AWS says Amazon Detective no longer under cover and is ready to poke around your data dustbins

After its initial unveiling at re:invent 2019, security data analysis service Amazon Detective is now available to AWS customers.

The tool collects log data from AWS services Guard Duty, CloudTrail, and Amazon Virtual Private Cloud “and uses machine learning, statistical analysis, and graph theory to build a linked set of data that enables you to easily conduct faster and more efficient security investigations.” 

The resulting graphical representations are meant to be especially helpful for users with multiple AWS accounts using a variety of data sources, since those setups are notoriously difficult to suss out during root cause analysis.

To get going, users will have to enable Detective via its API or the AWS Management Console and configure the accounts that are meant to be monitored as well as a master in which data should be collated.

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Detective will then collect telemetry data for a variety of resources, such as AWS roles or EC2 instances, and behaviours (API calls, logins, etc.) which will then be turned into interactive views that can be used for further examinations. The latter’s scope and timeline can be adjusted for tasks such as identifying patterns that indicate security issues, investigating outlier activities, or researching the resources affected by a finding.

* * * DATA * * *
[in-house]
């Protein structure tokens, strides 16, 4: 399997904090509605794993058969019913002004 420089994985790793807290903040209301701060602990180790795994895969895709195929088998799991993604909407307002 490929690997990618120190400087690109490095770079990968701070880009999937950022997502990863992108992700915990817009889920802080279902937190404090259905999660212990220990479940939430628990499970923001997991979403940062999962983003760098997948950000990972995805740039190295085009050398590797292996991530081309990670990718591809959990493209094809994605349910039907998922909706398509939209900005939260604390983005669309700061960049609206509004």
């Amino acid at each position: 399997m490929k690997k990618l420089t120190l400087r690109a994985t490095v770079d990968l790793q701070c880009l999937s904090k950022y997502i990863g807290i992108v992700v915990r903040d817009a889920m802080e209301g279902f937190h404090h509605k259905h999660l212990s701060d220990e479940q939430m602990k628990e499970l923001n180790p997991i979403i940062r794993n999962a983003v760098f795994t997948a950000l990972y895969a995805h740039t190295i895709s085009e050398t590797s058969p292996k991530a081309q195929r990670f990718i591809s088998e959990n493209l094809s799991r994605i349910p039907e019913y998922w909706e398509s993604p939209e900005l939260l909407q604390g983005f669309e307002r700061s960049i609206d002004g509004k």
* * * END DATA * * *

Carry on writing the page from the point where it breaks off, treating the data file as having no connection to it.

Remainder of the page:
An additional deployment of agents or other software apparently isn’t necessary, since the service gets its data directly from AWS. Nevertheless, Amazon GuardDuty has to be enabled at least 48 hours on an account before it can be used with Detective.

The service is said to be able to maintain up to a year of historical event data, however it doesn’t allow the export of raw logs. Behaviour graphs are region specific with the Detective API only being able to manage those belonging “to the region associated with the currently selected endpoint”.
Costs depend on the amount of events analysed and users are charged per GB ingested per account, region and month, though free 30-day trials are available. Beyond that,the first 1000 GByte/account/region/month will put you back $2 per GB, the next 4000 $1 per GB, the 5000 after that $0.50, while those ingesting over 10,000 GB/account/region/month will need to pay $0.25 per GByte.

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